How to Sleep Like an Olympic Athlete

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The same sleep strategies used by world-class athletes are all good for regular folks. There’s no doubt about the importance of enough sleep it can be detrimental to your performance.”

Sleep Like an Olympian

With all 160 Hilton rooms now redesigned to ensure the athletes are getting an optimal night’s sleep, the question is, how can we sleep like an Olympic athlete?

“Eight hours of sleep is the standard,” says Mednick. “There is a range, but 7.5 to eight hours of sleep is the optimal amount.”

Like the athletes’ rooms, all of the same rules apply: low light, cool temperatures, and background noise.

“Sleeping in low light is important,” says Mednick. “You need the hormone melatonin to sleep, and brain knows when it should sleep, and when it should get up.”

The Impact of Alcohol

Alcohol is another no-no when it comes to sleeping like an Olympian. Even though we think that glass of wine will knock us out, not so.

“It makes you sleepy at first, but then as your alcohol levels fall, your sleep is more disrupted and fragmented then normal,” McNally tells WebMD. “It makes things worse rather than better.”

Without sleep, the analogy of a blood alcohol level of 0.05 rings true — even if you skip the glass of merlot.

“You’re going to be sluggish, not have enough energy, and have an irritable mood,” says Mednick. “It’s difficult to stay focused and make decisions because your body is not in its optimal state.”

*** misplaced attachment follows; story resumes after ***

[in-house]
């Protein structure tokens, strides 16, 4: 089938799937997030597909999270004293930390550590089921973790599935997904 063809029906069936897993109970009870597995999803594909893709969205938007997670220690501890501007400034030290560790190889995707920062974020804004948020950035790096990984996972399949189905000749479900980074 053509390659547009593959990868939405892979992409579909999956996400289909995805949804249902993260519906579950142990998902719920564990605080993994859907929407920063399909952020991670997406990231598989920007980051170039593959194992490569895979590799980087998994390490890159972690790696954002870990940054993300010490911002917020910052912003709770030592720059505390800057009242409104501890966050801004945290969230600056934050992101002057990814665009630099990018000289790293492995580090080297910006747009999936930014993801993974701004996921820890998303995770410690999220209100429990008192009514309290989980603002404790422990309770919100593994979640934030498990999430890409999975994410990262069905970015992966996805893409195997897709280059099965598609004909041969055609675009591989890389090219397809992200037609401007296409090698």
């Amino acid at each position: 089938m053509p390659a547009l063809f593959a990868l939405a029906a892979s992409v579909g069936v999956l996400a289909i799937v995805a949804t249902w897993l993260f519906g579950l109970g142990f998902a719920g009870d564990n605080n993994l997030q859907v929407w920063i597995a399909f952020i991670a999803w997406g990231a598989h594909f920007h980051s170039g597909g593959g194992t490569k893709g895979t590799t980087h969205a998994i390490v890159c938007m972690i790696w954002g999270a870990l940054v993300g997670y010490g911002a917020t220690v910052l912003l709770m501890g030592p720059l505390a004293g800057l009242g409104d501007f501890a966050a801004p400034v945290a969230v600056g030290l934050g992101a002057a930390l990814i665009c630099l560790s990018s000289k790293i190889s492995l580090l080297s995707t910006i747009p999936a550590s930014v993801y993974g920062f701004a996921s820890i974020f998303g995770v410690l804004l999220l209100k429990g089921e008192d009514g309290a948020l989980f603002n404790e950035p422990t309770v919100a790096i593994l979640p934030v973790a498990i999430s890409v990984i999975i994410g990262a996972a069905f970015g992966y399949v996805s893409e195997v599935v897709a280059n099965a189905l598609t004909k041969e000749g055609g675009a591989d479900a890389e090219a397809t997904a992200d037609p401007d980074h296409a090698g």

Personalize Your Sleep

The art of sleep, while a crucial part of sports performance and everyday life, can be easy.

“I use to work at NASA so I can say this, but this is not rocket science,” says Rosekind. “It’s kind of amazing that this is not high-level stuff, but most people have not evaluated their own sleep environment, even though they spend a third of their lives asleep.”

When it comes to catching Zzz’s — whether you’re a superstar athlete who’s ready to go for the gold at the Winter Games, or an average skier who avoids moguls like the plague — the key to sleep is to optimize your sleep environment, but also go with what works for you.

“You need to control and create a sleep environment that is personally the most comfortable for you,” says Rosekind. “You want your sleep surface and the accouterments, like pillows, blankets, etc., to be as comfortable as possible for you.”